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# approximate normal mapping...

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5 replies to this topic

### #1binsansballs  Members

Posted 09 October 2012 - 01:54 AM

Hi all,

I need to unwrap the texture of my 3D mesh by constructing a kind of bump (or a normal) map.
I know the function mapping every surface point on the mesh on its u,v coordinates and I can estimate
the normal at each surface point as well.

Currently, I'm drawing a grayscale map -- by assigning each pixel an intensity proportional to the dot product between the normal at
the corresponding surface point, and the average between the normals in a well defined neighboring of that point.
However, the resolution of the map is quite poor in this way (the dot product is very near to 1 in most cases).

Is there any smarter way to achieve my goal?

### #2Kaptein  Prime Members

Posted 09 October 2012 - 05:01 AM

hm, it sounds like you simply may need more vertices to get more normals that have greater difference
this is just me guessing though, but if your mesh data is optimized heavily so that each normal is at "big changes in terrain", then theres
also that chance that all the normals simply are 0.0 1.0 0.0 (for example)

don't create a lattice mesh using value noise or some sort of diamond-square algo, that is drag vertices up and down... that will create avg normals of 0.0 1.0 0.0 __all the time__
try moving your points in the xz direction as well, then you will start to see some detail appearing, and some detail disappearing

i dont think its a problem with your texture precision.. 8 bits per channel is tons to define a normal, and 8 bits for a dot product i would think is enough
bottom line: it's most likely a "too few vertices" problem.. you should be able to tell that from looking at the bitmap though

### #3Lauris Kaplinski  Members

Posted 09 October 2012 - 05:25 AM

I need to unwrap the texture of my 3D mesh by constructing a kind of bump (or a normal) map.
I know the function mapping every surface point on the mesh on its u,v coordinates and I can estimate
the normal at each surface point as well.

Currently, I'm drawing a grayscale map -- by assigning each pixel an intensity proportional to the dot product between the normal at
the corresponding surface point, and the average between the normals in a well defined neighboring of that point.
However, the resolution of the map is quite poor in this way (the dot product is very near to 1 in most cases).

Is there any smarter way to achieve my goal?

I am not sure I understand your problem properly:

Normal map encodes the normals at each surface point, relative to tangent space.
Bump map encodes the elevation at each surface point, relative to mesh geometry.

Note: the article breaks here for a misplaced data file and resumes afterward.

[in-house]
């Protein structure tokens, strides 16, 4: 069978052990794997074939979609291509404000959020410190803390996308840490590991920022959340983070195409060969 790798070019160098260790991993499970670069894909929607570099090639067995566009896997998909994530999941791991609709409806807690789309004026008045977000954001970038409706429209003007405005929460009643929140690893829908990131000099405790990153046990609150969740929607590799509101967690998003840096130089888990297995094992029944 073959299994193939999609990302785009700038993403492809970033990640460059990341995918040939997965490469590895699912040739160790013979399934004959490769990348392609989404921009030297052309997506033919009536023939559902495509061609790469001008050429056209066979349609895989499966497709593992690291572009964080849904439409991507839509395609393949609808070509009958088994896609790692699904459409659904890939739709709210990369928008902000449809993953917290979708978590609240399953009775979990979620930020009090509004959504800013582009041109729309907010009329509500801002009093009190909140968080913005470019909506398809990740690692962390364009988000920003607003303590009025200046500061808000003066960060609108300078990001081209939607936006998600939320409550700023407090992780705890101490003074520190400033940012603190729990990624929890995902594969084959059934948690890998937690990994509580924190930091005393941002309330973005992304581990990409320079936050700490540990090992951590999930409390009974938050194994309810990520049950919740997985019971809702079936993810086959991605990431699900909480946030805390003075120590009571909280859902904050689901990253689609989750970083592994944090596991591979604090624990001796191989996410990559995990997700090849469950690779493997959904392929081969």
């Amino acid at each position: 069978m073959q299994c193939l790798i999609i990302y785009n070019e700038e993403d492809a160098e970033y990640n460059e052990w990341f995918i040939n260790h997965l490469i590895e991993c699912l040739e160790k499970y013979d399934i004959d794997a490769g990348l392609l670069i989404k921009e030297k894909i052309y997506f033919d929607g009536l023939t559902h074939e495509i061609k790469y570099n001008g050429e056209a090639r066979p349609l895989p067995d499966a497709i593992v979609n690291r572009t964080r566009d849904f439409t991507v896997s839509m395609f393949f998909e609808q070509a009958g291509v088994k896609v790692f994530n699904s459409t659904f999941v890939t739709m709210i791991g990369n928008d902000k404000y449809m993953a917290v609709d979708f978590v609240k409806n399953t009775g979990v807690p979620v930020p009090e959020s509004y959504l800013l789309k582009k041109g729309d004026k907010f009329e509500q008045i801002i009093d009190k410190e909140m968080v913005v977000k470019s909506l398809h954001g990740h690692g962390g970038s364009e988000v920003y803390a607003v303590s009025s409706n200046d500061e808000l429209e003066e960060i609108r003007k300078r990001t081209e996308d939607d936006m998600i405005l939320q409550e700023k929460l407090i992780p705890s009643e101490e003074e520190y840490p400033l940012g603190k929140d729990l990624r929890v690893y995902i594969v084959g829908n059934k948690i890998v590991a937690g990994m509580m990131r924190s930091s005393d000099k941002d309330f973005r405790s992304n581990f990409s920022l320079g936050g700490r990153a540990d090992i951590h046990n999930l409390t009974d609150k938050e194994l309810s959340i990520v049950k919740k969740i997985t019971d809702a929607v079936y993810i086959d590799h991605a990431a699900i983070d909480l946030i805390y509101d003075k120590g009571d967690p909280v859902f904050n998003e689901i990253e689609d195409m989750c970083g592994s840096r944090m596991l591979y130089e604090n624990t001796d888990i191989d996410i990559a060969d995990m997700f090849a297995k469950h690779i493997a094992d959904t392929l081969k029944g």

Now you can iterate over your mesh surface and for each surface point you know the normal. To construct normal map you have to know tangent space at that point. To construct bump map you have to know the actual location of that surface point, location of that point in mesh geometry and normal at that point.

You description (finding dot product of normal and certain neighbourhood) seems to apply something like noise-detection or highpass filter to bump map.
Lauris Kaplinski

First technology demo of my game Shinya is out: http://lauris.kaplinski.com/shinya
Khayyam 3D - a freeware poser and scene builder application: http://khayyam.kaplinski.com/

### #4binsansballs  Members

Posted 09 October 2012 - 05:46 AM

@Kaptein: yeah, it is exactly a "too few vertices" problem. Unfortunately, the number of vertices I should consider may noticeably vary from a zone to another on the surface mesh (e.g., on the face I need less vertices than on the torso); further, considering a huge number of vertices is very time consuming.

@Lauris: sorry for my "newbie" question... Very shortly, how do you use the three values you mentioned (location of the surface point, location of the point in mesh geometry and normal at that point) in order to set a pixel value in the bump map? i

### #5Ashaman73  Members

Posted 09 October 2012 - 06:41 AM

Do you try to bake a normal map or a hipoly model to a low-poly model ? If this is the case, have you considered to use the baking ability of i.e. blender or xnormal ?

Ashaman

### #6Lauris Kaplinski  Members

Posted 09 October 2012 - 07:21 AM

@Lauris: sorry for my "newbie" question... Very shortly, how do you use the three values you mentioned (location of the surface point, location of the point in mesh geometry and normal at that point) in order to set a pixel value in the bump map? i

The value of bump map texture at given (UV) point should be the distance between true surface (full-detail model) and approximate geometry (actual model) surface along the normal of approximate model surface.
In other word - if you "apply" the bump map to low-poly model surface, the values of bump map texture pixels determine how much surface pixels have to be "moved" to get to their "true" positions.
Lauris Kaplinski

First technology demo of my game Shinya is out: http://lauris.kaplinski.com/shinya
Khayyam 3D - a freeware poser and scene builder application: http://khayyam.kaplinski.com/

Old topic!

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